Tuesday, January 19, 2010

A short story

I've posted this online before so I thought I would share it here. It's a short story. Enjoy! :)

Silk Gloves and a Single Cigarette

The heady, cloying atmosphere of the function room was too much for her. Carol held up the bottom of her skirt with her gloved hands as she navigated her way over and around the muddy puddles that had formed on the ground from the morning’s rain.

As she reached the alcove she glanced around her surreptitiously before reaching into her handbag and pulling out the solitary cigarette that was stashed away inside, stolen from her sister’s pack early that morning. Seven months had passed since she’d given up, but she considered that this was an occasion that allowed, even merited, a slight stumble from the path of self-discipline.

She lit it with a lighter she’d also stolen, off one of the tables as she’d gone around greeting everyone, thanking them for coming, making the same inane small talk, waiting while they all milled around hoping to get a look at her while they shook her hand and kissed her cheek.

The timid flame flickered in the breeze but Carol shielded it with her cupped hand until she was able to draw deeply on the feisty tingling smoke, sucked it down to the bottom of her lungs as her throat rejoiced with the scratching sensation it created. The past seven months evaporated; addiction returned at once.

I’ve wanted this for so long, she thought as she flicked the grey ash and let it be blown off in smithereens in the wind. I’ve waited so long for this day, I’ve prayed for it.

She inhaled again, wishing she’d taken a whole packet; if she had she would have smoked them all. The relaxation that had kicked in after the first drag was already dissipating.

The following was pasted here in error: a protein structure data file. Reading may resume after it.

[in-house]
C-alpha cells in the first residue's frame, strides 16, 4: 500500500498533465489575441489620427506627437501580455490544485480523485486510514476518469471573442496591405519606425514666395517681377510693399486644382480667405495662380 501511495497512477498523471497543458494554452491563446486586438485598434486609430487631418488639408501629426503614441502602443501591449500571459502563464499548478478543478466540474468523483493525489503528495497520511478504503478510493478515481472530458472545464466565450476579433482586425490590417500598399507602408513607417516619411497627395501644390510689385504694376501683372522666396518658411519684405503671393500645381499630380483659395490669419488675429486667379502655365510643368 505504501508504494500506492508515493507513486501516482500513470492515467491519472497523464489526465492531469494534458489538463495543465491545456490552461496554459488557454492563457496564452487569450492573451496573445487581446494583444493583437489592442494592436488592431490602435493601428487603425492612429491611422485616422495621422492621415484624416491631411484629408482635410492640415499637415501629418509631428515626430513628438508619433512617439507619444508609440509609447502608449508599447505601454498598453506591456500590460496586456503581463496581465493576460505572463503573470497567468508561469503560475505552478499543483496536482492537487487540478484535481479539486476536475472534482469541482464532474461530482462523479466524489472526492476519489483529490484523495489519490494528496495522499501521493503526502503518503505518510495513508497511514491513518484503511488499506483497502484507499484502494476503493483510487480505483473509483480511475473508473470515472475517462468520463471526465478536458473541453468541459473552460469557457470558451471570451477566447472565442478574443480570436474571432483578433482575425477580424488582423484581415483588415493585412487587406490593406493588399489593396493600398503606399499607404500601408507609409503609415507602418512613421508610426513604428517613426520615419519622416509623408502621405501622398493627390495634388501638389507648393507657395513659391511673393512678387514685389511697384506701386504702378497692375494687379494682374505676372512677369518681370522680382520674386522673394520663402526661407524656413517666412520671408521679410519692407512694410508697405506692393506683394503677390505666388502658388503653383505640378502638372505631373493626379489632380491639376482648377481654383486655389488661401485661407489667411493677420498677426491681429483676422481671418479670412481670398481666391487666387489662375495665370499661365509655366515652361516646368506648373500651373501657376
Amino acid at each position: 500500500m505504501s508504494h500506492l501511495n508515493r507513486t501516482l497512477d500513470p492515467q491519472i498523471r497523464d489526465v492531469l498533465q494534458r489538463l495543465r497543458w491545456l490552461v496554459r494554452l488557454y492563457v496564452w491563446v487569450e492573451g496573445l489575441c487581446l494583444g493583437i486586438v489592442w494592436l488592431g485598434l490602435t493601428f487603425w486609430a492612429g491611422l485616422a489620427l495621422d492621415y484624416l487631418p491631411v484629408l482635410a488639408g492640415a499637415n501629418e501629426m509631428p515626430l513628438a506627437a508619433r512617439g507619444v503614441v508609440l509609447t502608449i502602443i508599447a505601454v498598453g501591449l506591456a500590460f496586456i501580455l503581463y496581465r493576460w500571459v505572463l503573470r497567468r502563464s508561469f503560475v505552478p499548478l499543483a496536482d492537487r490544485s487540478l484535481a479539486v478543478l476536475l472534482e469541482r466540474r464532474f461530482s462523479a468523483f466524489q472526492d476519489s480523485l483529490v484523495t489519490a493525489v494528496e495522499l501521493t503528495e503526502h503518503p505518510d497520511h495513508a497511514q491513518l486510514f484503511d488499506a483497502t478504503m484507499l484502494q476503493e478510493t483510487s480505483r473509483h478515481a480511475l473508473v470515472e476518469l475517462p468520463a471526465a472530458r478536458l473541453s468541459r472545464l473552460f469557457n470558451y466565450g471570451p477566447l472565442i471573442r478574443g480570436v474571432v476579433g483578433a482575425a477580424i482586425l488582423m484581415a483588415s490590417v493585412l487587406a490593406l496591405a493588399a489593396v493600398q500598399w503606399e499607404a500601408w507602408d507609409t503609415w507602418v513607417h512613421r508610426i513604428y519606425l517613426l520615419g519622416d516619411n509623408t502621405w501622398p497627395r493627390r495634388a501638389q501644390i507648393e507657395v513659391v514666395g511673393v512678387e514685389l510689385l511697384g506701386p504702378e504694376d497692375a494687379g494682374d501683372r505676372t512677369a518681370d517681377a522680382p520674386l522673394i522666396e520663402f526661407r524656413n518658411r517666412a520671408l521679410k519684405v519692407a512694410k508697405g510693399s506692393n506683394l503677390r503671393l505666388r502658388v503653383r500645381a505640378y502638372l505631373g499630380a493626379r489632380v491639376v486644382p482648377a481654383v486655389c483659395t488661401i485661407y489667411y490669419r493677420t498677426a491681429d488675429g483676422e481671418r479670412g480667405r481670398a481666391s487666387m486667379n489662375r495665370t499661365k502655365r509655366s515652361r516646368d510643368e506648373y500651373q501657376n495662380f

Better get back to it, she thought with a sigh as she dropped the butt into one of the puddles, wondering if her dress would smell of smoke now, or the greasy chip scent coming from the vent a few feet away. She walked slowly, once again holding the bottom of her precious dress so the mud would not stain it, more because it would only draw yet more attention that she didn’t feel she could handle than because she really cared about a bit of mud.

She hoped to sneak in, relatively unnoticed, but of course that was impossible, as soon as she reached the door her sister was beside her, leading Carol toward a gaggle of his friends and family, dragging her into the centre of things once again. She forced her face into a brave smile. It’s just for one day, she reminded herself. Then the rest of my life can begin.

She cast her eyes across the room and saw him, looking pristine in his best suit, handsome as the first day she’d met him. The outfit brought out the delicate skin tone, the shadows of the room highlighted the arch of his nose and the dimples in his cheeks.

He looked calm and serene, and Carol had to force herself to hold the smile on her face, not to wilt, to crumple and go weak at the knees.

She tuned in once again to the racket of people chit-chatting, commenting on how well he looked, how it had been such a lovely service, how the priest had done such a nice job. She nodded and agreed and tried to say as little as possible in case her voice betrayed her emotional state.

She shook people’s hands, her silk gloves hiding the last bruises he’d given her, the final ones he’d ever give her she reminded herself.

Just the funeral to get through, the oversized photo of him watching over her, then she could burn the rest if she wanted to. Just another few hours, she might need to sneak around the back for another smoke to get through it, but he’d never stub one out on her wrist ever again, never make her scream, destroy her self esteem.

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